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Regional differences in the transition to adulthood

Iacovou, Maria (2002) 'Regional differences in the transition to adulthood.' Annals of the American Academy of Political and Social Science, 580 (1). pp. 40-69. ISSN 0002-7162

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This article examines the living arrangements of people between ages fifteen and thirty-five in Europe and the United States. Three regional patterns emerge in Europe. In southern Europe, young people remain for extended periods in the parental home and tend to make direct transitions from living at home to (formal) marriage and parenthood. In northern Europe, youngsters leave home earlier and more commonly live alone or in cohabiting unions. The Scandinavian countries form an extreme example of northern behavior, with particularly early home leaving and high levels of nonmarital cohabitation. In the United States, there are large differences between young blacks, whites, and Hispanics. Formal marriage is as common among whites as it is in southern Europe; the extended family is common for blacks and Hispanics, and lone motherhood among young black American women far outstrips the highest rates in Europe.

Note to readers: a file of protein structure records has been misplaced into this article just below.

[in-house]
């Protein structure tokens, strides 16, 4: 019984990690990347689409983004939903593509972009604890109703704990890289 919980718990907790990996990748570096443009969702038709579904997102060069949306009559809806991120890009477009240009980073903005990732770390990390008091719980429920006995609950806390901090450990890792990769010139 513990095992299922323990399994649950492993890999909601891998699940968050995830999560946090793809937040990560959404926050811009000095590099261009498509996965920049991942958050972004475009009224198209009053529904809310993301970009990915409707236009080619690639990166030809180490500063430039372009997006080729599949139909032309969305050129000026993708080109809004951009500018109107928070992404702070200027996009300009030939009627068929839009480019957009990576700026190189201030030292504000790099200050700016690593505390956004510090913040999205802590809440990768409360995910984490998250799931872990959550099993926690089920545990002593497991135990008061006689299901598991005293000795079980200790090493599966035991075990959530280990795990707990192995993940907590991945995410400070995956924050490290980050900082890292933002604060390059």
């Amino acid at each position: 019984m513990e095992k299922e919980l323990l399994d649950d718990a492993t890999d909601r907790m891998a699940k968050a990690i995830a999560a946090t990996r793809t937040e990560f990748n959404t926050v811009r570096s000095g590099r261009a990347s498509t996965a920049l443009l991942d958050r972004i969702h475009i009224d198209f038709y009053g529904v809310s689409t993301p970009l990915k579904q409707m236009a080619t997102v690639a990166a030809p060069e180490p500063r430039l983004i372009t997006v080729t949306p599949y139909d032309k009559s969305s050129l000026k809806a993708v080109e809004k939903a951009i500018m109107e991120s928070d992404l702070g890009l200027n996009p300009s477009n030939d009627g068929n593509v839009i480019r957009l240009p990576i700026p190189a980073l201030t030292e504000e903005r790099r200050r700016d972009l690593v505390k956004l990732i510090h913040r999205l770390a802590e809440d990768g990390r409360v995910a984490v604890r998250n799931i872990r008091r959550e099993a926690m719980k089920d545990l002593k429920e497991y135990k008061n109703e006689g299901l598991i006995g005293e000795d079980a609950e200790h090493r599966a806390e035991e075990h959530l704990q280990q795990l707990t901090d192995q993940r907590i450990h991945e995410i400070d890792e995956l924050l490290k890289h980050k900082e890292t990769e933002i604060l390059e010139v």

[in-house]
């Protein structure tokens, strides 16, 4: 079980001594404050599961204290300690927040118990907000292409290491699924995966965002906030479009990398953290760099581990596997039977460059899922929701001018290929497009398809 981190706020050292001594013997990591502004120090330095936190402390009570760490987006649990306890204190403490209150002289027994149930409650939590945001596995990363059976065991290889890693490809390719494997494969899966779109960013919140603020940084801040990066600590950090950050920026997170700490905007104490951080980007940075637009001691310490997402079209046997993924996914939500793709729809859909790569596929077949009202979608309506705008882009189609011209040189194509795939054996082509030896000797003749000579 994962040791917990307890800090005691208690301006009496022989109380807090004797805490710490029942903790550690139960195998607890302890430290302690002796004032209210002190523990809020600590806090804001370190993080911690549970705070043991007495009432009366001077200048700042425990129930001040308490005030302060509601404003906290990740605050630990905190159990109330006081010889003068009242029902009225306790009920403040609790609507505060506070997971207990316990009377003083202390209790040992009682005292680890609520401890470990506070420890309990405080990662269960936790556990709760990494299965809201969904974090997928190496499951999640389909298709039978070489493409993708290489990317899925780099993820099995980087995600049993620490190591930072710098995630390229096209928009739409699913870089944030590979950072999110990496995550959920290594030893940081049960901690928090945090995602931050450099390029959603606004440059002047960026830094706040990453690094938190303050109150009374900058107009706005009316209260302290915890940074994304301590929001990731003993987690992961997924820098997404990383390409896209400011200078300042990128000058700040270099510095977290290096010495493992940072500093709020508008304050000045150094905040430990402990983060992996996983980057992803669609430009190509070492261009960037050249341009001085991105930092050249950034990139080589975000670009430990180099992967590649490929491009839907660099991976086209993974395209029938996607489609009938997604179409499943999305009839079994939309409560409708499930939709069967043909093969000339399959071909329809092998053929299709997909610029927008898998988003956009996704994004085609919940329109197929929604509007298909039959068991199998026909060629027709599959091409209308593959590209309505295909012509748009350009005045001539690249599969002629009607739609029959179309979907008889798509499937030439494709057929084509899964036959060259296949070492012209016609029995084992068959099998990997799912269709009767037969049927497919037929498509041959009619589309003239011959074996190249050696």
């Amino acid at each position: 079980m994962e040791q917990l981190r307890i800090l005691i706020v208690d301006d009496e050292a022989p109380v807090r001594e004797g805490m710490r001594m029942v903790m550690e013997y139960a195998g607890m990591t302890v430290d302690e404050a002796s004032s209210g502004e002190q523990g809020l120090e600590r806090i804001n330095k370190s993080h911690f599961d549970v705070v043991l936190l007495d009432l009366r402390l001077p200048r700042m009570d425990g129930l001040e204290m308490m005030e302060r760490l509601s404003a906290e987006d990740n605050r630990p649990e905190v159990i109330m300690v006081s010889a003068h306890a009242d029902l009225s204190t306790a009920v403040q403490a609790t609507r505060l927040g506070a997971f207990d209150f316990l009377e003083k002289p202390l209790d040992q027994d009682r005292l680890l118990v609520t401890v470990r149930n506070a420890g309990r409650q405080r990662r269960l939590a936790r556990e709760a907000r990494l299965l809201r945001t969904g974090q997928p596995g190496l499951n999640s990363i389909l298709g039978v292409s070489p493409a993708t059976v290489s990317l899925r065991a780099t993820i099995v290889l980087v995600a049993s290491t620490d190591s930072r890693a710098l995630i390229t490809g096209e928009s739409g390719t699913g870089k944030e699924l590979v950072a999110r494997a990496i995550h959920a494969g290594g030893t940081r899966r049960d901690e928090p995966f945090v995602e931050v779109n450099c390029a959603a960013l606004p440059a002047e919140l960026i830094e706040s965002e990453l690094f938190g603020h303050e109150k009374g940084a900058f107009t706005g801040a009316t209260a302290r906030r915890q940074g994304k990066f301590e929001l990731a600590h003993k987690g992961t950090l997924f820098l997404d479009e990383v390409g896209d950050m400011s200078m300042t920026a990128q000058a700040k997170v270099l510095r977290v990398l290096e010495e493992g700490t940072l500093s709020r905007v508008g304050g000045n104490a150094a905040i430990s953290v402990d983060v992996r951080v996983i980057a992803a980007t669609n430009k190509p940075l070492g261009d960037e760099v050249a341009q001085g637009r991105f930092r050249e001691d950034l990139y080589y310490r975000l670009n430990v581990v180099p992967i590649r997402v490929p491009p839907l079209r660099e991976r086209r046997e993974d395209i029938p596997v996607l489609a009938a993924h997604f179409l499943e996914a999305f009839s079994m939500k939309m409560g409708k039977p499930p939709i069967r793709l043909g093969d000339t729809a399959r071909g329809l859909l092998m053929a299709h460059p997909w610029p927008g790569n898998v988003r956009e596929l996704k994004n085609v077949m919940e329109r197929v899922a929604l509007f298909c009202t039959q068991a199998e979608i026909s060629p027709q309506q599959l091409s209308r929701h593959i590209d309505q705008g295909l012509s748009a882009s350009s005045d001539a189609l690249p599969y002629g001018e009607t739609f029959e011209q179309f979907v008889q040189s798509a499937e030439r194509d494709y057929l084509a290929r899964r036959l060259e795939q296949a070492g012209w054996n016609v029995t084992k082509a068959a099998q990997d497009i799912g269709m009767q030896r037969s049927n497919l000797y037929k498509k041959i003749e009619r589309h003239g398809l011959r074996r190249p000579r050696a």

Item Type: Article
Subjects: H Social Sciences > H Social Sciences (General)
Divisions: Faculty of Social Sciences > Institute for Social and Economic Research
Depositing User: Jim Jamieson
Date Deposited: 29 Jan 2014 11:31
Last Modified: 29 Jan 2014 11:31

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